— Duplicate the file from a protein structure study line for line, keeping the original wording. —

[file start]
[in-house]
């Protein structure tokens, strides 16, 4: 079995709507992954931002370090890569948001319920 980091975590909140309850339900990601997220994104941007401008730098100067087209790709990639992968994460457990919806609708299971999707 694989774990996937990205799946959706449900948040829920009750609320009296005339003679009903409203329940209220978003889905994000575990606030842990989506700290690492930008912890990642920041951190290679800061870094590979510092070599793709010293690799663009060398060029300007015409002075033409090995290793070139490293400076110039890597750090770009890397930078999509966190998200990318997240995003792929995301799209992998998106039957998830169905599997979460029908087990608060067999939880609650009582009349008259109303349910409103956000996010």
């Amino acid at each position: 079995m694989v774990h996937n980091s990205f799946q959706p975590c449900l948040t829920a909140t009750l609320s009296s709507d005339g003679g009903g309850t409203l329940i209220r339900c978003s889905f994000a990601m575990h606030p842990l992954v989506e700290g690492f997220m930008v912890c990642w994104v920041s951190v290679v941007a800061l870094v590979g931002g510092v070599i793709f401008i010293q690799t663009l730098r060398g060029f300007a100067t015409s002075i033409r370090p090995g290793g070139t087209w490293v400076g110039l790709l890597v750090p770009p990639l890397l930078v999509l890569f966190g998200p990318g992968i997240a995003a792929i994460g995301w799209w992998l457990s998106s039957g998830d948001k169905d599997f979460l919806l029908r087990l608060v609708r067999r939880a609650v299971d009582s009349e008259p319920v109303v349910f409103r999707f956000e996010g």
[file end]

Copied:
[in-house]
């Protein structure tokens, strides 16, 4: 079995709507992954931002370090890569948001319920 980091975590909140309850339900990601997220994104941007401008730098100067087209790709990639992968994460457990919806609708299971999707 694989774990996937990205799946959706449900948040829920009750609320009296005339003679009903409203329940209220978003889905994000575990606030842990989506700290690492930008912890990642920041951190290679800061870094590979510092070599793709010293690799663009060398060029300007015409002075033409090995290793070139490293400076110039890597750090770009890397930078999509966190998200990318997240995003792929995301799209992998998106039957998830169905599997979460029908087990608060067999939880609650009582009349008259109303349910409103956000996010």
């Amino acid at each position: 079995m694989v774990h996937n980091s990205f799946q959706p975590c449900l948040t829920a909140t009750l609320s009296s709507d005339g003679g009903g309850t409203l329940i209220r339900c978003s889905f994000a990601m575990h606030p842990l992954v989506e700290g690492f997220m930008v912890c990642w994104v920041s951190v290679v941007a800061l870094v590979g931002g510092v070599i793709f401008i010293q690799t663009l730098r060398g060029f300007a100067t015409s002075i033409r370090p090995g290793g070139t087209w490293v400076g110039l790709l890597v750090p770009p990639l890397l930078v999509l890569f966190g998200p990318g992968i997240a995003a792929i994460g995301w799209w992998l457990s998106s039957g998830d948001k169905d599997f979460l919806l029908r087990l608060v609708r067999r939880a609650v299971d009582s009349e008259p319920v109303v349910f409103r999707f956000e996010g």